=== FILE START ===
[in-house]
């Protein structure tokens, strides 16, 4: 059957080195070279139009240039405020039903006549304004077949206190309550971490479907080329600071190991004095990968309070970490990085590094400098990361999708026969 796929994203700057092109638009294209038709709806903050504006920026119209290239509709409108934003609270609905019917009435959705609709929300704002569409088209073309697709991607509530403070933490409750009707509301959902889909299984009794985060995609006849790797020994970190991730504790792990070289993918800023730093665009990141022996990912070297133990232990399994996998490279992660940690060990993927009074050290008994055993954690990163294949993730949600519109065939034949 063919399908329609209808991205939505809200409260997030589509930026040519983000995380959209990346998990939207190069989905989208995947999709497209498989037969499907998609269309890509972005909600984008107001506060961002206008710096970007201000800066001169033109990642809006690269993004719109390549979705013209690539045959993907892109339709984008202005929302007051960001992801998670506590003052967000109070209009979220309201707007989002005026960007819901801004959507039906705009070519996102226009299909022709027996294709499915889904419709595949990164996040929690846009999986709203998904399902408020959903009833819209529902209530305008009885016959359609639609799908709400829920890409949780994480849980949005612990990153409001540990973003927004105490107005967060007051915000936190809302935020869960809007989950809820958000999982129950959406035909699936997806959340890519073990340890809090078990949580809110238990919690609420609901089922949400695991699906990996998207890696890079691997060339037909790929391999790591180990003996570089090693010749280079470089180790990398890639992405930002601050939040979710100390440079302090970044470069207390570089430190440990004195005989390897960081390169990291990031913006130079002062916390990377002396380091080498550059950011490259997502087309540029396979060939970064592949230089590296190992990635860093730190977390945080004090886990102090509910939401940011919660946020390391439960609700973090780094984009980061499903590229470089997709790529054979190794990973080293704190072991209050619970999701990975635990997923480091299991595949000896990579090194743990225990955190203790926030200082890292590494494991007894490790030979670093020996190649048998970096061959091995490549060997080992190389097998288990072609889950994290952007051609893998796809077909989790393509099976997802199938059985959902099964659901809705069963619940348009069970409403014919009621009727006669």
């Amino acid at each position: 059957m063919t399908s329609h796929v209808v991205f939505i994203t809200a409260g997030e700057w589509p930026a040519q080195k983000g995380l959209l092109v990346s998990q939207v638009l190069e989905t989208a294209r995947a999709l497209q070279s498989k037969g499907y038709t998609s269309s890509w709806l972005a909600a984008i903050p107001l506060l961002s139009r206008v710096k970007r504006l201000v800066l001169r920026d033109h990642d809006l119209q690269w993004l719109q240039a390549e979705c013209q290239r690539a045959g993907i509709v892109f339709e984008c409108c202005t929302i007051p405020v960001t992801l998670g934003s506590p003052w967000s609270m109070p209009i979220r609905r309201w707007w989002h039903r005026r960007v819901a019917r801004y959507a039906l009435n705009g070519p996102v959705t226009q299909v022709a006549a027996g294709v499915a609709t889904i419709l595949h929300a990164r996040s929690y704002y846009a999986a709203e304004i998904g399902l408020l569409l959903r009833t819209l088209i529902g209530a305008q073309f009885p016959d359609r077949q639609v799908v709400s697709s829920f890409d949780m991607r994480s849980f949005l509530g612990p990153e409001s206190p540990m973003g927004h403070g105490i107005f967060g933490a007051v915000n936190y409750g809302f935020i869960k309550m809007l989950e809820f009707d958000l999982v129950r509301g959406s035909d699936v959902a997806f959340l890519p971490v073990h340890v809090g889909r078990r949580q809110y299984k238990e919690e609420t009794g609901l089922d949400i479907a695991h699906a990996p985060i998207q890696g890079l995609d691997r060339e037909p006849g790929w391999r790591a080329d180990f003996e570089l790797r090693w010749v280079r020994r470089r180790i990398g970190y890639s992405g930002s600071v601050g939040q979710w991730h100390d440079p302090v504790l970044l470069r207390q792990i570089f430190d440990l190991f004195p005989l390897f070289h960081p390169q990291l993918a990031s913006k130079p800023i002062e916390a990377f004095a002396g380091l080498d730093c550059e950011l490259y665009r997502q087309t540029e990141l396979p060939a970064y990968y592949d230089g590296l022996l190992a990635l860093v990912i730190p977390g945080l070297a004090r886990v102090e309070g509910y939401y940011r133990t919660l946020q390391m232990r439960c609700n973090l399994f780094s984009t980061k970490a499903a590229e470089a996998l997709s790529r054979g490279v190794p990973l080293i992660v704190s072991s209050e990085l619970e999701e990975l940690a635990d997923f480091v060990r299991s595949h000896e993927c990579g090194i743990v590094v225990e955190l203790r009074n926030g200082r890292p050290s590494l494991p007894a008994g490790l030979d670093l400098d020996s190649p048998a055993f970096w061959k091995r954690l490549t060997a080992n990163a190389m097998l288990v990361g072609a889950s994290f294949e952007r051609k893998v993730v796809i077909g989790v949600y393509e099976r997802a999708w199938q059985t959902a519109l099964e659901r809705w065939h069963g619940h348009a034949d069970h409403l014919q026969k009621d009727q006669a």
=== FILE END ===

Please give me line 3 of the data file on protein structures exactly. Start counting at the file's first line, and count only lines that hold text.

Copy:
């Amino acid at each position: 059957m063919t399908s329609h796929v209808v991205f939505i994203t809200a409260g997030e700057w589509p930026a040519q080195k983000g995380l959209l092109v990346s998990q939207v638009l190069e989905t989208a294209r995947a999709l497209q070279s498989k037969g499907y038709t998609s269309s890509w709806l972005a909600a984008i903050p107001l506060l961002s139009r206008v710096k970007r504006l201000v800066l001169r920026d033109h990642d809006l119209q690269w993004l719109q240039a390549e979705c013209q290239r690539a045959g993907i509709v892109f339709e984008c409108c202005t929302i007051p405020v960001t992801l998670g934003s506590p003052w967000s609270m109070p209009i979220r609905r309201w707007w989002h039903r005026r960007v819901a019917r801004y959507a039906l009435n705009g070519p996102v959705t226009q299909v022709a006549a027996g294709v499915a609709t889904i419709l595949h929300a990164r996040s929690y704002y846009a999986a709203e304004i998904g399902l408020l569409l959903r009833t819209l088209i529902g209530a305008q073309f009885p016959d359609r077949q639609v799908v709400s697709s829920f890409d949780m991607r994480s849980f949005l509530g612990p990153e409001s206190p540990m973003g927004h403070g105490i107005f967060g933490a007051v915000n936190y409750g809302f935020i869960k309550m809007l989950e809820f009707d958000l999982v129950r509301g959406s035909d699936v959902a997806f959340l890519p971490v073990h340890v809090g889909r078990r949580q809110y299984k238990e919690e609420t009794g609901l089922d949400i479907a695991h699906a990996p985060i998207q890696g890079l995609d691997r060339e037909p006849g790929w391999r790591a080329d180990f003996e570089l790797r090693w010749v280079r020994r470089r180790i990398g970190y890639s992405g930002s600071v601050g939040q979710w991730h100390d440079p302090v504790l970044l470069r207390q792990i570089f430190d440990l190991f004195p005989l390897f070289h960081p390169q990291l993918a990031s913006k130079p800023i002062e916390a990377f004095a002396g380091l080498d730093c550059e950011l490259y665009r997502q087309t540029e990141l396979p060939a970064y990968y592949d230089g590296l022996l190992a990635l860093v990912i730190p977390g945080l070297a004090r886990v102090e309070g509910y939401y940011r133990t919660l946020q390391m232990r439960c609700n973090l399994f780094s984009t980061k970490a499903a590229e470089a996998l997709s790529r054979g490279v190794p990973l080293i992660v704190s072991s209050e990085l619970e999701e990975l940690a635990d997923f480091v060990r299991s595949h000896e993927c990579g090194i743990v590094v225990e955190l203790r009074n926030g200082r890292p050290s590494l494991p007894a008994g490790l030979d670093l400098d020996s190649p048998a055993f970096w061959k091995r954690l490549t060997a080992n990163a190389m097998l288990v990361g072609a889950s994290f294949e952007r051609k893998v993730v796809i077909g989790v949600y393509e099976r997802a999708w199938q059985t959902a519109l099964e659901r809705w065939h069963g619940h348009a034949d069970h409403l014919q026969k009621d009727q006669a």